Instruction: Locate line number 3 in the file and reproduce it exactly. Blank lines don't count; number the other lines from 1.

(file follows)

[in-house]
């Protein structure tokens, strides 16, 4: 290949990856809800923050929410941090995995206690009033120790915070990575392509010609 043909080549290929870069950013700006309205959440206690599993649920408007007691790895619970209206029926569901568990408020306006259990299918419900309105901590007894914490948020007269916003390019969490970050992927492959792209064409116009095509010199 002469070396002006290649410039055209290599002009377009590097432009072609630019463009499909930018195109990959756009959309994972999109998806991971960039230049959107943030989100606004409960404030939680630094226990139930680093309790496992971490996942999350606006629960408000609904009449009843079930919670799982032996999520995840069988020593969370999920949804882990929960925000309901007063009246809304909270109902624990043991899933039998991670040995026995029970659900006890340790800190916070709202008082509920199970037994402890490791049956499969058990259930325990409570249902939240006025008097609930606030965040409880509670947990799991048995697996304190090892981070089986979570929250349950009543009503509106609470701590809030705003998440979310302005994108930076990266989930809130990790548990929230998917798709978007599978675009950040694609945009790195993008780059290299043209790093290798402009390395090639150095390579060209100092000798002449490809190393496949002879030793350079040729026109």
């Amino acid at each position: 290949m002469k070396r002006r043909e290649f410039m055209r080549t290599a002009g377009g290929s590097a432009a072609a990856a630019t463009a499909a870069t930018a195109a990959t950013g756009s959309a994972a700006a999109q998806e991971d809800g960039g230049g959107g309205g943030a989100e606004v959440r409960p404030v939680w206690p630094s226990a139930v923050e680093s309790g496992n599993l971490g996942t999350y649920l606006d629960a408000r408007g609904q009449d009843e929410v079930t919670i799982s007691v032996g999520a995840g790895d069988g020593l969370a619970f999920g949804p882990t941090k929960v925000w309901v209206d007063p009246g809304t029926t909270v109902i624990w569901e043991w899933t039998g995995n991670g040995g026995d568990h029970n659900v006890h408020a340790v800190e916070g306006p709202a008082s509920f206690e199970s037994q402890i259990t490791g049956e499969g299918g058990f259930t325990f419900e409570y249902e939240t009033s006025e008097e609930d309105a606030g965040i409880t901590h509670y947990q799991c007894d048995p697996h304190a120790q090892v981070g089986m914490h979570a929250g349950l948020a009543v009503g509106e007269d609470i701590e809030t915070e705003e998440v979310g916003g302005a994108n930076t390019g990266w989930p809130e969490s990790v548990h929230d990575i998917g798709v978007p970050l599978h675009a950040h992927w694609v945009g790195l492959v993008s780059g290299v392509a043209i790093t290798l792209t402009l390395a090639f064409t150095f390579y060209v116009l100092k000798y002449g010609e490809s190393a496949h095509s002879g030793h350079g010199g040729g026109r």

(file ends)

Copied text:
């Amino acid at each position: 290949m002469k070396r002006r043909e290649f410039m055209r080549t290599a002009g377009g290929s590097a432009a072609a990856a630019t463009a499909a870069t930018a195109a990959t950013g756009s959309a994972a700006a999109q998806e991971d809800g960039g230049g959107g309205g943030a989100e606004v959440r409960p404030v939680w206690p630094s226990a139930v923050e680093s309790g496992n599993l971490g996942t999350y649920l606006d629960a408000r408007g609904q009449d009843e929410v079930t919670i799982s007691v032996g999520a995840g790895d069988g020593l969370a619970f999920g949804p882990t941090k929960v925000w309901v209206d007063p009246g809304t029926t909270v109902i624990w569901e043991w899933t039998g995995n991670g040995g026995d568990h029970n659900v006890h408020a340790v800190e916070g306006p709202a008082s509920f206690e199970s037994q402890i259990t490791g049956e499969g299918g058990f259930t325990f419900e409570y249902e939240t009033s006025e008097e609930d309105a606030g965040i409880t901590h509670y947990q799991c007894d048995p697996h304190a120790q090892v981070g089986m914490h979570a929250g349950l948020a009543v009503g509106e007269d609470i701590e809030t915070e705003e998440v979310g916003g302005a994108n930076t390019g990266w989930p809130e969490s990790v548990h929230d990575i998917g798709v978007p970050l599978h675009a950040h992927w694609v945009g790195l492959v993008s780059g290299v392509a043209i790093t290798l792209t402009l390395a090639f064409t150095f390579y060209v116009l100092k000798y002449g010609e490809s190393a496949h095509s002879g030793h350079g010199g040729g026109r």